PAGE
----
Nation tops for TV, phone production
( 2004-02-05 00:22) (China Daily)
China became the biggest producer of mobile phones, colour TV and monitors in the world last year, according to statistics released by the National Development and Reform Commission yesterday.
The statistics showed that the nation's output for these products has respectively accounted for 35 per cent, 40 per cent and 55 per cent of the world's total.
China's high-tech industries witnessed boosts which were better than expected as part of its eye-catching economic growth over the last few years.
Total high-tech turnover in 2003 climbed to 2.75 trillion yuan (US$331 billion), accounting for a year-on-year growth of 30 per cent, the commission said in a report.
According to the report, the country has met its high-tech development target for the 10th Five-Year Plan (2001-05) period, two years ahead of schedule.
The commission also boasted that China has formed three high-tech development belts in South China's Pearl River Delta, East China's Yangtze River Delta and the region around the rim of the Bohai Sea.
China's exports of high-tech products reached US$110 billion last year, an average growth rate of 40 per cent over the past five years.
Despite the growth, Vice-Premier Wu Yi recently urged various governmental departments governing foreign trade, science, finance and taxation to deepen co-operative ties to increase high-tech content in its exports.
She said that government departments have made plenty of efforts since a strategy for increasing high-tech exports was outlined five years ago.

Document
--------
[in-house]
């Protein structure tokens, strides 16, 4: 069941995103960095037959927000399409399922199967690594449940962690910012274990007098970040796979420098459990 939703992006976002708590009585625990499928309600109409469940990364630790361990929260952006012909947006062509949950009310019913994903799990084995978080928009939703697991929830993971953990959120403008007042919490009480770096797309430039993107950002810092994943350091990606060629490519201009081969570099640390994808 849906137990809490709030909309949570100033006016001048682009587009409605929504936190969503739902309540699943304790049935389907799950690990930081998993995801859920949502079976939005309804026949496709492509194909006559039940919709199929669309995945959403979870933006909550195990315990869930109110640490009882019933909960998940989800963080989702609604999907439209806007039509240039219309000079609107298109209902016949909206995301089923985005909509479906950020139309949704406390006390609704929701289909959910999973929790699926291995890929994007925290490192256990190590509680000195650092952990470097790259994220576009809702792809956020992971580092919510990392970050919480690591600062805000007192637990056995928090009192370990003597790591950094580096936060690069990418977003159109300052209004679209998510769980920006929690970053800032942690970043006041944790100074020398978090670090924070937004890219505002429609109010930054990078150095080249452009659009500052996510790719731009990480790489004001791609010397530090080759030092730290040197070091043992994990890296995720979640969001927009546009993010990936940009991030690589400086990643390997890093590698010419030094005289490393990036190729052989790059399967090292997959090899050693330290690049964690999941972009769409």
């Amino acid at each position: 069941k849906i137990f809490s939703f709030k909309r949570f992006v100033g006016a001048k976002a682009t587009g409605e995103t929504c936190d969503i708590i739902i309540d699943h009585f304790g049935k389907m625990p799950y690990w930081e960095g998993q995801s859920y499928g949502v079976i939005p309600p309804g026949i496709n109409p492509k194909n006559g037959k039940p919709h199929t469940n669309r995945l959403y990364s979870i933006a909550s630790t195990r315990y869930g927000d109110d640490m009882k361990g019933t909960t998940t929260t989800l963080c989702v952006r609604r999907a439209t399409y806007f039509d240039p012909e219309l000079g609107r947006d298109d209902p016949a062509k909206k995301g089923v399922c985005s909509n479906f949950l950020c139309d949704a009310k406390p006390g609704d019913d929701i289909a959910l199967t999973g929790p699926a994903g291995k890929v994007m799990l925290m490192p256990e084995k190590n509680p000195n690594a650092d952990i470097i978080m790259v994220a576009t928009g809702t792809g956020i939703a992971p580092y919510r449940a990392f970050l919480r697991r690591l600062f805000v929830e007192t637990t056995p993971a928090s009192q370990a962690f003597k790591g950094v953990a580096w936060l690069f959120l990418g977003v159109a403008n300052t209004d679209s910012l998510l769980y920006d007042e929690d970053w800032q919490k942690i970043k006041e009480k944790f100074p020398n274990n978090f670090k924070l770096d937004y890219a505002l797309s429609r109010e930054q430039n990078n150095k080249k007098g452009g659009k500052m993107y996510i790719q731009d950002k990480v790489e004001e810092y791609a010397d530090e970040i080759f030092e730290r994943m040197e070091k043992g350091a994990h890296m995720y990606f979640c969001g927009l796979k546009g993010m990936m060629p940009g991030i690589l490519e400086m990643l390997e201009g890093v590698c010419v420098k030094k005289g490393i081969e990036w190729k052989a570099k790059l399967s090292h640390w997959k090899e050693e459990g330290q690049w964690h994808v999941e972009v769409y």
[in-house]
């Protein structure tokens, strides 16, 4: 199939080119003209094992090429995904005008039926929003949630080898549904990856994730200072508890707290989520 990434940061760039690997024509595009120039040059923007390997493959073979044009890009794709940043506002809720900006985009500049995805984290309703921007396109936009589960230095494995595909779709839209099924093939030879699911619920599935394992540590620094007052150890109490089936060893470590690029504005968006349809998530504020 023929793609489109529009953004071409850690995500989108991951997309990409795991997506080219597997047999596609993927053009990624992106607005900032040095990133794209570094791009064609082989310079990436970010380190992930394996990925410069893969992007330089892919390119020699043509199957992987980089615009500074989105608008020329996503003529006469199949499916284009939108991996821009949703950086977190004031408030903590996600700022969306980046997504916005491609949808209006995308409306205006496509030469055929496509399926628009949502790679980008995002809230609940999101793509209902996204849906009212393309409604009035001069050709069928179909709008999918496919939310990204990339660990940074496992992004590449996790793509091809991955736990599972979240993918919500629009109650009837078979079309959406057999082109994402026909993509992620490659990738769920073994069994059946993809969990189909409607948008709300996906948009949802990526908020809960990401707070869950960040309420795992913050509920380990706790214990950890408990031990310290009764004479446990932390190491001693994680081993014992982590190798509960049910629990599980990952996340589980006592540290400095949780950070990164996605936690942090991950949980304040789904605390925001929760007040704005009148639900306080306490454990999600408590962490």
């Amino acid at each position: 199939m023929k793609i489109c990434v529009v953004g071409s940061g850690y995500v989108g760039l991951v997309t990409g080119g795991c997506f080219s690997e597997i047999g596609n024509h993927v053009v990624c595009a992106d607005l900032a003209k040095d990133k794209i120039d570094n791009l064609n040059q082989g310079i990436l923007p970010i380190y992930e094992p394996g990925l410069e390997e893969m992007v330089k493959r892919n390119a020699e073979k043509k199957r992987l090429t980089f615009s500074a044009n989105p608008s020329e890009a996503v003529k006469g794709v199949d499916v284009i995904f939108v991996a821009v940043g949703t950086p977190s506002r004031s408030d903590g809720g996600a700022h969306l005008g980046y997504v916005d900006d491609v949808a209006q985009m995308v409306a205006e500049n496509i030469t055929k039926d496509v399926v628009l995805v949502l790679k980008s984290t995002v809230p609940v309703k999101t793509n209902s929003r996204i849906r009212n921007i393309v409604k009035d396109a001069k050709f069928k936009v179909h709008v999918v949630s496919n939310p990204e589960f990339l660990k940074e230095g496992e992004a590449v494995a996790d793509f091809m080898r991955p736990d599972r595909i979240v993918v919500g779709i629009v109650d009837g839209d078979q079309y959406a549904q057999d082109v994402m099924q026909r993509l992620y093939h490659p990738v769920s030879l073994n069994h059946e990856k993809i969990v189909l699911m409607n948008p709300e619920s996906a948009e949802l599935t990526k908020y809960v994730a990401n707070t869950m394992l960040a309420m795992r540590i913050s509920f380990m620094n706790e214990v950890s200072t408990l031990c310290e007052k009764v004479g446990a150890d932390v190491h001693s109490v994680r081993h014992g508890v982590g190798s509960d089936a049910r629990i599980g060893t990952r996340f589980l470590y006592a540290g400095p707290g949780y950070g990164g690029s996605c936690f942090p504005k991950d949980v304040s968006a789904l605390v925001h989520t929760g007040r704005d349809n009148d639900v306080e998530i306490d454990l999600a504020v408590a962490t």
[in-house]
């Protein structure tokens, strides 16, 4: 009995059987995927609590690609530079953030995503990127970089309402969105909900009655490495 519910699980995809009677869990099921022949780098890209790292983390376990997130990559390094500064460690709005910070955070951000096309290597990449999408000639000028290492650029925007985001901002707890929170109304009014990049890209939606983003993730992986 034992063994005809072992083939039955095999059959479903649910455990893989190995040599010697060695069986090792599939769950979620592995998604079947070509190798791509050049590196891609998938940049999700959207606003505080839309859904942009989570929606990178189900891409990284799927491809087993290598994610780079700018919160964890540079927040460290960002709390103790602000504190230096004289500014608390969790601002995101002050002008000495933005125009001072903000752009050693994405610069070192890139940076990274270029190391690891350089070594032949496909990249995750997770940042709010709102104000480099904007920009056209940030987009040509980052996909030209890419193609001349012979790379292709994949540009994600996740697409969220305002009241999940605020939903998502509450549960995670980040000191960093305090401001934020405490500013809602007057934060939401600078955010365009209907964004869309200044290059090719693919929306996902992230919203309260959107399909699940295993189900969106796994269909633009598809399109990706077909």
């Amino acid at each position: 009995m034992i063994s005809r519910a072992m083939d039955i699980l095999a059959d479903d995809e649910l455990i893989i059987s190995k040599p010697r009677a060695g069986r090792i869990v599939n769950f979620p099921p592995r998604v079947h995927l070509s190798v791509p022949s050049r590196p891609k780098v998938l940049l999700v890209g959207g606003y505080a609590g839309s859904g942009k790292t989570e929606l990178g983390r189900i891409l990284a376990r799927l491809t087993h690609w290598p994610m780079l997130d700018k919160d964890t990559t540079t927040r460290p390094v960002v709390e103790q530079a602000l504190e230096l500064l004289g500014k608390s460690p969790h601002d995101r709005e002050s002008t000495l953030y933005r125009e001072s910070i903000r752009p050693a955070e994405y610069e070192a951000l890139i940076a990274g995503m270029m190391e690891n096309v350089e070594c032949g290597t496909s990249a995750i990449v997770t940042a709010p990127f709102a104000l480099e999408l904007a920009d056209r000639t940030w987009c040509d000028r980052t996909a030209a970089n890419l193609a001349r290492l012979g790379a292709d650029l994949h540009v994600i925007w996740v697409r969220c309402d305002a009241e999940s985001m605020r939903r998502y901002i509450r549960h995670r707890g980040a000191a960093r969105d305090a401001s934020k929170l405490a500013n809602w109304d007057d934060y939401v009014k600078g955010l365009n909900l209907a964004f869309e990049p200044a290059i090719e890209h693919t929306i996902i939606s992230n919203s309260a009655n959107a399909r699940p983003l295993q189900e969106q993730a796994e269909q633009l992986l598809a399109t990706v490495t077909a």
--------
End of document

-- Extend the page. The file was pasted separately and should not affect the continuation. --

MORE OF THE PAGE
But certain value-added exports have long been a headache for Chinese manufacturers who make meagre returns from simple, low-tech production and are often troubled by anti-dumping charges.
Facing rapid progress in this regard, high-ranking officials and researchers have remained level-headed.
They said that domestic firms should step up their innovations to earn advantages of intellectual property, while integrating themselves with advanced technologies and overseas capital.
Science and Technology Vice-Minister Deng Nan said local companies will be at a disadvantage if they do not devote more efforts to research and development.
"Two-thirds of high-tech patents and inventions were registered by foreign companies last year," Deng said.
She also called on domestic high-tech firms to intensify the integration of financing for science and technology, and to improve the environment for investment and financing.
"For this purpose we should set up multiple capital markets, encourage the development of venture investment, and make that a means to drive the industrialization of high-technology," said Deng.
Over the next 15 to 20 years, the country must step up efforts to transform itself from a large manufacturer to a strong one through utilization of science and technology, Chinese Academy of Social Sciences researcher Lin Yueqin told China Daily.
"To achieve this goal, the country's high-tech firms should go abroad to compete in the global market," Lin said.
Lin suggested encouraging China's competitive electrical household appliance enterprises to set up plants in developing countries, as well as enhancing high-tech co-operation with enterprises in industrial countries and bolstering Chinese energy companies to help other nations explore oil and mineral resources.
Official sources with the Ministry of Commerce said the government has already mapped out a plan to assist with the establishment of hundreds of multinational enterprises, mainly in high-tech sectors.
The goal is for 50 Chinese enterprises to be among the top 500 of the world by 2015. Additionally, about 500 medium-sized and 5,000 small-sized multinational companies should be developed.
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